Art of Medicine
Aug 2018


Cheyanne Silver
AMA J Ethics. 2018;20(8):E780-781. doi: 10.1001/amajethics.2018.780.


Figure 1 Resilience


Acrylic paint on wood panel.


When I told people I was pursuing a career in medicine, the statistics of female physician suicide were mentioned. When I professed an interest in surgery, I was told to choose a specialty for lifestyle, because as a woman I would need a career that would allow me to raise my future children. All around me, I have been assaulted by doubt, as senior physicians whisper to students of my generation to turn away while we still can.

This painting represents how I see students among physician mentors, who seem to feel smothered, trapped, and grabbed at by hands of outside influencers: patients’ reviews, fellow colleagues’ exhaustion, society’s expectations, and administrative demands for shortened patient encounters. In the middle of this painting is the eye of a student, representing where I sit today. While we observe and try to learn, despite bearing the weight of burned-out professionals’ negativity, we are keenly seeking answers—to how to respond to crises, lower our rates of suicide, support our patients, and be home for dinner. This painting also conveys my hope for a future in which we can have it all and not fall into the quagmire of disappointment where so many of our mentors struggle. This painting comes from my personal art show exploring visual art as a means of promoting reflection about how to build resilience in future physicians.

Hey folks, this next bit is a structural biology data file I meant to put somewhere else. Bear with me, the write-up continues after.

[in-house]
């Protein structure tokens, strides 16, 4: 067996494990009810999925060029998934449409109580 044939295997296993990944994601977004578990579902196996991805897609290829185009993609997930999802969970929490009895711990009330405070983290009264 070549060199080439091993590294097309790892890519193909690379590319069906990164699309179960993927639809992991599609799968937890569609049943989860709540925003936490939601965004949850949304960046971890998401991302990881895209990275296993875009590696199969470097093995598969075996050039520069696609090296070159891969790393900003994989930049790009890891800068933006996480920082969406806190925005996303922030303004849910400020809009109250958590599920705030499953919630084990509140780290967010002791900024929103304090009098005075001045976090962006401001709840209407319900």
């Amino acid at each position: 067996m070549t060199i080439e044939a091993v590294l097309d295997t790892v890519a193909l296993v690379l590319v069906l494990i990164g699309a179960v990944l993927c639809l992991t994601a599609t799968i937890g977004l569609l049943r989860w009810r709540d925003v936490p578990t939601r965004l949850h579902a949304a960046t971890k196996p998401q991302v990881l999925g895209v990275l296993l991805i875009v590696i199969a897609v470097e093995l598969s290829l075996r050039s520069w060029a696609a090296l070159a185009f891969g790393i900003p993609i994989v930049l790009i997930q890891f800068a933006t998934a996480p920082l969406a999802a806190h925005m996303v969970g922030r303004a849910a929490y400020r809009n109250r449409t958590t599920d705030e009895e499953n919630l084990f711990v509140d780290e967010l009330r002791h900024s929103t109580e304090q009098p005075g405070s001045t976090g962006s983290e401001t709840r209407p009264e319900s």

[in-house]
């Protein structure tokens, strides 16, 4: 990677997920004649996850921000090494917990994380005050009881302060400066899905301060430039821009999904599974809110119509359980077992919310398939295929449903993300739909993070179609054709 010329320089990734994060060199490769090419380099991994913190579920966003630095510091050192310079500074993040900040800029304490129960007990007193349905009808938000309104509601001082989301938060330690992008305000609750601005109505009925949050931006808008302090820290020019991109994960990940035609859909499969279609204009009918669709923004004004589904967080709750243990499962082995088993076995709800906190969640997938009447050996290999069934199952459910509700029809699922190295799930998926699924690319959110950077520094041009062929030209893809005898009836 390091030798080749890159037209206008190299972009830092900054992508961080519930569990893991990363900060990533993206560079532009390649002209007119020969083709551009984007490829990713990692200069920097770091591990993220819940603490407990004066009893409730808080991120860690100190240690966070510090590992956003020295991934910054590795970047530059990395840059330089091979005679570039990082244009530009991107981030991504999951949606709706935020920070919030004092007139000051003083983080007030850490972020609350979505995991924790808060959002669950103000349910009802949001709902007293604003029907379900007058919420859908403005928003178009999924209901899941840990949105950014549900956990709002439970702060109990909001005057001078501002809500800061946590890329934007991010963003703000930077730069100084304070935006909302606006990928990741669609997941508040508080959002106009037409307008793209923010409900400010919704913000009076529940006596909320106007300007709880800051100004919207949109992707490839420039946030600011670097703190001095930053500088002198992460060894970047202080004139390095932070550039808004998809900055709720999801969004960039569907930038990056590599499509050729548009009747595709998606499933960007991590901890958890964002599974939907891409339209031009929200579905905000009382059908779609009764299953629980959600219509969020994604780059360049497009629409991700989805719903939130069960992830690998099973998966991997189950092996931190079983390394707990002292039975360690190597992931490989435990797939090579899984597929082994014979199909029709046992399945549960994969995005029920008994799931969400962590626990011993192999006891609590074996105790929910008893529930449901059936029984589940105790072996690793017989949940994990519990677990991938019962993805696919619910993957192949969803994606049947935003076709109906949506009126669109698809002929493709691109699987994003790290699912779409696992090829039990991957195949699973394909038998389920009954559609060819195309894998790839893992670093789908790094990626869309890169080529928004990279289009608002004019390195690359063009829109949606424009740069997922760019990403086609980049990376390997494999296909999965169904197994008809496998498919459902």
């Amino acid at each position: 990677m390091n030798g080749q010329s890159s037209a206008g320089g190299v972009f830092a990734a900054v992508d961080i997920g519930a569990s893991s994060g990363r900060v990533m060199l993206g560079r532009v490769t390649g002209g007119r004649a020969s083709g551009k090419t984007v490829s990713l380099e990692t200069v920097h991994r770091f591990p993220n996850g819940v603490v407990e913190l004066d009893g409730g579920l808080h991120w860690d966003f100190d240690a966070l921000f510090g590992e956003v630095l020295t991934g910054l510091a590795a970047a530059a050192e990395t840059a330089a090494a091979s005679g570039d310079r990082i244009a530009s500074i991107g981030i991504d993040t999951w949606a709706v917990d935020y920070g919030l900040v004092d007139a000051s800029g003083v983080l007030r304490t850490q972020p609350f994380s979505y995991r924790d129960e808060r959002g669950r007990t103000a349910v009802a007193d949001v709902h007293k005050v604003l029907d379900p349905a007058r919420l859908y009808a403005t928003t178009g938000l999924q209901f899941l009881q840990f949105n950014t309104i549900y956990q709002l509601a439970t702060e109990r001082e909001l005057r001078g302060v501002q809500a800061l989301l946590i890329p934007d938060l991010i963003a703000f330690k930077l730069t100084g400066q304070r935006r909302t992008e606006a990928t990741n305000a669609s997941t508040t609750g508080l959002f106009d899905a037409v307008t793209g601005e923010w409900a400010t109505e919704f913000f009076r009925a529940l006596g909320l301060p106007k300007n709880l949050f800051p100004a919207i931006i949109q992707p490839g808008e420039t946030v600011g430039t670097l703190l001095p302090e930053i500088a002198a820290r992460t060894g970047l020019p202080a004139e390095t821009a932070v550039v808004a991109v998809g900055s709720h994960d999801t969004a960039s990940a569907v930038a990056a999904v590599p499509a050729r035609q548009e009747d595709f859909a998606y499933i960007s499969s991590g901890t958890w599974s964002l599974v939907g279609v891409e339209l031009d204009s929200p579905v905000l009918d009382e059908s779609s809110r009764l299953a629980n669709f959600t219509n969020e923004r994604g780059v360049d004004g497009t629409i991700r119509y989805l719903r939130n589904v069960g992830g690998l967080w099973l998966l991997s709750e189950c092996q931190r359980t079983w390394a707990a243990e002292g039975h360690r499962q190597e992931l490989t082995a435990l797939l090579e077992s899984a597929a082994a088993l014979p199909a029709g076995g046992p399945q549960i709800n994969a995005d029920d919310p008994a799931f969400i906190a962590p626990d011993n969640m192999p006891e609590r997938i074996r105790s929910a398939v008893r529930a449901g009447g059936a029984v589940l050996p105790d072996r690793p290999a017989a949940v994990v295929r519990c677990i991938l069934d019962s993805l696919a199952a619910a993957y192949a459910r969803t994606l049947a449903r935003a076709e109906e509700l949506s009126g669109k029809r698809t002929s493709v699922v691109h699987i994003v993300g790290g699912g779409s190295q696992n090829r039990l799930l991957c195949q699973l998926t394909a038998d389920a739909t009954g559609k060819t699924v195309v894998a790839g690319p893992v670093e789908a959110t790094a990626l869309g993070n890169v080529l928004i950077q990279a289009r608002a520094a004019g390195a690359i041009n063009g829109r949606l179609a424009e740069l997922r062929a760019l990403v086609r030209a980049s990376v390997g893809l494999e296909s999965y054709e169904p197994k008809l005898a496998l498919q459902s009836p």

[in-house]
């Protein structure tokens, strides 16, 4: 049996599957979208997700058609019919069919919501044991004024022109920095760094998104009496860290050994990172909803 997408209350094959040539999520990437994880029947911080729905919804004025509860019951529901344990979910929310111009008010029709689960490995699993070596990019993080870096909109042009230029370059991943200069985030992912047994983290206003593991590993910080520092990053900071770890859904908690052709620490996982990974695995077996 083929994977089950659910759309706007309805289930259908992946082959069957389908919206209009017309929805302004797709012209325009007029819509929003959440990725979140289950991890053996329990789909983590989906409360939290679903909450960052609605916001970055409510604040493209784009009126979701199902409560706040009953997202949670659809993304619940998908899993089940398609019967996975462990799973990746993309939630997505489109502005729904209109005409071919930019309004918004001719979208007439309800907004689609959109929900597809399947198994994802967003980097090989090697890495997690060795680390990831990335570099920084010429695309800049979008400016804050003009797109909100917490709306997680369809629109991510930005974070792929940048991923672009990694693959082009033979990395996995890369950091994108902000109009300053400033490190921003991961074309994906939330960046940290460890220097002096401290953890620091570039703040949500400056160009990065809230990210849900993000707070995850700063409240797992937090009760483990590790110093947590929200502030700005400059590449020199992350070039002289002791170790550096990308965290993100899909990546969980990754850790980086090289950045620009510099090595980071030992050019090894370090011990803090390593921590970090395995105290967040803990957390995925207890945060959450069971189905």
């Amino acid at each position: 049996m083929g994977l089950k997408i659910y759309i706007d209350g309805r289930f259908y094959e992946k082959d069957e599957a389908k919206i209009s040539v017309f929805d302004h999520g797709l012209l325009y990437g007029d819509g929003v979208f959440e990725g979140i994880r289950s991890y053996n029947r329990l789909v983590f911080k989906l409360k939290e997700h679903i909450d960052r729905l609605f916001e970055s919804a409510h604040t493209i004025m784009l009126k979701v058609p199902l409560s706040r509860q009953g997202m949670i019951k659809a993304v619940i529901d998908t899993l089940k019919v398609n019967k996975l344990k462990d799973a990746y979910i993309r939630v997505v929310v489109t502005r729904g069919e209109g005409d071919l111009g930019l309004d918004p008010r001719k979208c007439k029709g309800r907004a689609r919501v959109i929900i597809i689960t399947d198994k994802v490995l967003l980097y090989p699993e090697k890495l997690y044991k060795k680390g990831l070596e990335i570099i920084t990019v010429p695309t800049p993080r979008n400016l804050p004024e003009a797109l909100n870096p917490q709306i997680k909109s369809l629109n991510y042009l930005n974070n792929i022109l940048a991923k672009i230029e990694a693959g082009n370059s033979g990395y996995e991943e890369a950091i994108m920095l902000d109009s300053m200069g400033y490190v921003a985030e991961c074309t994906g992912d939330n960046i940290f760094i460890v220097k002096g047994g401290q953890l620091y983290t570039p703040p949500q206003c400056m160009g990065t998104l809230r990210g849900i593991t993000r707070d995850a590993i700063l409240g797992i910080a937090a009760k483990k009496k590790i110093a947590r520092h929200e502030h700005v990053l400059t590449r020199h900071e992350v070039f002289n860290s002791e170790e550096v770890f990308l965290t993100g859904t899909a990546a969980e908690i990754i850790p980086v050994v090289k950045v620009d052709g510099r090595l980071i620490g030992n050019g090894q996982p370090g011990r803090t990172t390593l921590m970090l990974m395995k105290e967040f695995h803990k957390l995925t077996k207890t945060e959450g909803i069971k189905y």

AMA J Ethics. 2018;20(8):E780-781.



Conflict of Interest Disclosure

The author(s) had no conflicts of interest to disclose. 

The viewpoints expressed in this article are those of the author(s) and do not necessarily reflect the views and policies of the AMA.